Google can't stop adding features to its apps and services it seems, with the latest update coming to its Photos app, on both mobile and on the web.
The search giant has announced that a chat feature is being added to the Google Photos app, so users can share individual stills and videos with contacts quickly, without needing to create a separate shared album.
Now when you're sending pictures and videos to your friends or family, you can share them in an ongoing, private conversation in @googlephotos. 📸 Here’s how sharing within the app just got simpler → https://t.co/aBDfhzSyyt pic.twitter.com/QJ2j0crME9December 3, 2019
The new feature is easy enough to use: just open the app and select the image you want to share. The option to "send in Google Photos" pops up immediately and you can then choose the contact you want to share that image or video with, along with any direct message you want.
You also have the option to select multiple recipients as well, or to start a 'new group' to kickstart a conversation.
While trying out the new feature in the TechRadar offices, we found that on mobile it was possible to select multiple images to share in one go, while the web app only allows you to share a single image or video at a time.
Keep in mind, though, that this feature is available to users with a Google account only, as they will need to be signed in to send or receive messages on the Photos app.
Google Photos product manager Janvi Shah explained that the new chat feature "isn't designed to replace the chat apps you already use, but we do hope it improves sharing memories with your friends and family in Google Photos".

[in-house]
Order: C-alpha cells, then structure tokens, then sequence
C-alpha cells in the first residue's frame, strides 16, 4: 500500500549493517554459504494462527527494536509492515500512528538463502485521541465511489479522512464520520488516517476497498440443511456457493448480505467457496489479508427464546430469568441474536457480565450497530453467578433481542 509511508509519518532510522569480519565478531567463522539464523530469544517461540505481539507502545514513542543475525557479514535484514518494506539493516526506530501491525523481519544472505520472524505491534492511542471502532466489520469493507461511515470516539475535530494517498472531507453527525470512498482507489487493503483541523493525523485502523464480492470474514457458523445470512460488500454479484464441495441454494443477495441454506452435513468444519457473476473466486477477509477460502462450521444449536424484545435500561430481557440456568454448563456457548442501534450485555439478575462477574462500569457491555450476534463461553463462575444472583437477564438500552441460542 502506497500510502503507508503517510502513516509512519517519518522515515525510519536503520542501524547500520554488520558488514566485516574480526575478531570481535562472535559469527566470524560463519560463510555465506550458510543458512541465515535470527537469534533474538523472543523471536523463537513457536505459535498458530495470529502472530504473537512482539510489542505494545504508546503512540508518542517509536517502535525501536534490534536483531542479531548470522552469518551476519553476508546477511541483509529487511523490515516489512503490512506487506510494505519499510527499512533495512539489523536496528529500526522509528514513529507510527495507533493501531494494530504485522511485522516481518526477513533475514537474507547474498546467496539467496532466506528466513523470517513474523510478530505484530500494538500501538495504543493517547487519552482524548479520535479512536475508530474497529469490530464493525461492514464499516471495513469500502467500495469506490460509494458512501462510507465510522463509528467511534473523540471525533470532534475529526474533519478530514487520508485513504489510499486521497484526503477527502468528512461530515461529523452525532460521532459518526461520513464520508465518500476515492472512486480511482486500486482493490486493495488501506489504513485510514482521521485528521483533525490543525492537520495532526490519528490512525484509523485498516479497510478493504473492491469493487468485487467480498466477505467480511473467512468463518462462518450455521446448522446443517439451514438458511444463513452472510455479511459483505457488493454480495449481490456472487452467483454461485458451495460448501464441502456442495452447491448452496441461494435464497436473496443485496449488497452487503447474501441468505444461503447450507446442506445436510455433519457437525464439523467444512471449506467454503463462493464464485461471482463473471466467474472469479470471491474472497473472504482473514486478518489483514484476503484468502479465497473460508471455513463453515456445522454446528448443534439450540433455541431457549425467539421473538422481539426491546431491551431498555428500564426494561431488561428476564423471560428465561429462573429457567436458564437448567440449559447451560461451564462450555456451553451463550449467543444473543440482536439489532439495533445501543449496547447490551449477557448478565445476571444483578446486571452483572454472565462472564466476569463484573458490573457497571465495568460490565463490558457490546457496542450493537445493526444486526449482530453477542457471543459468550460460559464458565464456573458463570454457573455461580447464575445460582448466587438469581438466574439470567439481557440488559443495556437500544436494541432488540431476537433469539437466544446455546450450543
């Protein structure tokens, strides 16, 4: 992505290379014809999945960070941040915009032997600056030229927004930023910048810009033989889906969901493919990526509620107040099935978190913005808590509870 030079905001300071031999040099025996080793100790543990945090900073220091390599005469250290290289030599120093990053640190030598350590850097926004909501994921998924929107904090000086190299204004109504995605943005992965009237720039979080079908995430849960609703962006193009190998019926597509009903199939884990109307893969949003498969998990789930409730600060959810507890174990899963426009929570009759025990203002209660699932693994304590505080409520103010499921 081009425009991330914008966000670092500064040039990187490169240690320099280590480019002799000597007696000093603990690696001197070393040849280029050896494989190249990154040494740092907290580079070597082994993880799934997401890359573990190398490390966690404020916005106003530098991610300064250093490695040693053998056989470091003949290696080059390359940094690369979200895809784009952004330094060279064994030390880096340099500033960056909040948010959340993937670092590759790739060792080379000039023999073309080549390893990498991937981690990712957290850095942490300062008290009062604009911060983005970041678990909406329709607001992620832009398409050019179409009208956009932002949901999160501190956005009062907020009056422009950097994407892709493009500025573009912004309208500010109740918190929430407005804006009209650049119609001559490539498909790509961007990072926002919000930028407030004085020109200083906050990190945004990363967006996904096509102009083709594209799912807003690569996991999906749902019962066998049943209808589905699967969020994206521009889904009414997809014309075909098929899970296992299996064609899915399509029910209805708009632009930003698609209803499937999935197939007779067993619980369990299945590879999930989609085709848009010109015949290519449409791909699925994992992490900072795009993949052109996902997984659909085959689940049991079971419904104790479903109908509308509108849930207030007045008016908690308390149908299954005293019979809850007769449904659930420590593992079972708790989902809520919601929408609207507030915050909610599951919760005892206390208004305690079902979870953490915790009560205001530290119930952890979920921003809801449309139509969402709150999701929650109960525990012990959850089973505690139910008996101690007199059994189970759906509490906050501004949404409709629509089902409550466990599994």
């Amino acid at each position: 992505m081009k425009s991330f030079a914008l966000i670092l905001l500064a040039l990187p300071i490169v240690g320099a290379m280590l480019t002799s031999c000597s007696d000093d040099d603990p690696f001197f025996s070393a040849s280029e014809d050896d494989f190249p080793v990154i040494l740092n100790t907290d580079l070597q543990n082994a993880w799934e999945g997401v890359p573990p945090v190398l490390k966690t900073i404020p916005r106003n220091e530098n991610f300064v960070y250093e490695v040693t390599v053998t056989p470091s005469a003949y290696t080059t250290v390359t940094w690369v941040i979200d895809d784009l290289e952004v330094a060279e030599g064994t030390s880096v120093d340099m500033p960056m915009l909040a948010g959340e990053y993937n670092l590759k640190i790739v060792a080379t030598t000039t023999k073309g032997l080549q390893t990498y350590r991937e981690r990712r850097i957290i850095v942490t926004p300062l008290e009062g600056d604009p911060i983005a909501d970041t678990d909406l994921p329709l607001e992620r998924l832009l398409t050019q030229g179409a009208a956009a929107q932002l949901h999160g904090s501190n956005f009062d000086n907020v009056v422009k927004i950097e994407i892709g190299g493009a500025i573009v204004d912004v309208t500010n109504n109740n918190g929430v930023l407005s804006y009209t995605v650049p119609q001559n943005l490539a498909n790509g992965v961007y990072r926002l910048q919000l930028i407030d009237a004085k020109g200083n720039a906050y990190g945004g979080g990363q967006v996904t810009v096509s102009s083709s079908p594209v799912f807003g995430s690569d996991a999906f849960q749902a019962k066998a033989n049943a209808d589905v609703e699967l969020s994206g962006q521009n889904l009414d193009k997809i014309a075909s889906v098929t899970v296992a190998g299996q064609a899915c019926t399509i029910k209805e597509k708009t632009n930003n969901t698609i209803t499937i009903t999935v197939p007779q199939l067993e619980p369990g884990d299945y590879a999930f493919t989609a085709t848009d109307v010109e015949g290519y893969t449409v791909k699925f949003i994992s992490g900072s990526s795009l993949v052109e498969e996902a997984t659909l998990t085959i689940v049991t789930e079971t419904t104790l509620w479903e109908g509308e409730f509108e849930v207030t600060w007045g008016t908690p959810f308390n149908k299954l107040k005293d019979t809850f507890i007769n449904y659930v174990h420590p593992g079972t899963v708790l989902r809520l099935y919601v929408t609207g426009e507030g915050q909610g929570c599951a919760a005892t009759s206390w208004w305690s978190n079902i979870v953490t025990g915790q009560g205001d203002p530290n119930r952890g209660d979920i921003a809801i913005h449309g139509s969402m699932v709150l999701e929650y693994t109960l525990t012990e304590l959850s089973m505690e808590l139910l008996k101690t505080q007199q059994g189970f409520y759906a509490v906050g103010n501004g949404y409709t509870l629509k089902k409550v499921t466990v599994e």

The feature is being rolled out globally already, so if you can't find the option to start a private chat yet, it won't be long before you'll be able to do so.
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Sharmishta is TechRadar's APAC Managing Editor and loves all things photography, something she discovered while chasing monkeys in the wilds of India (she studied to be a primatologist but has since left monkey business behind). While she's happiest with a camera in her hand, she's also an avid reader and has become a passionate proponent of ereaders, having appeared on Singaporean radio to talk about the convenience of these underrated devices. When she's not testing camera kits or the latest in e-paper tablets, she's discovering the joys and foibles of smart home gizmos. She's also the Australian Managing Editor of Digital Camera World and, if that wasn't enough, she contributes to T3 and Tom's Guide, while also working on two of Future's photography print magazines Down Under.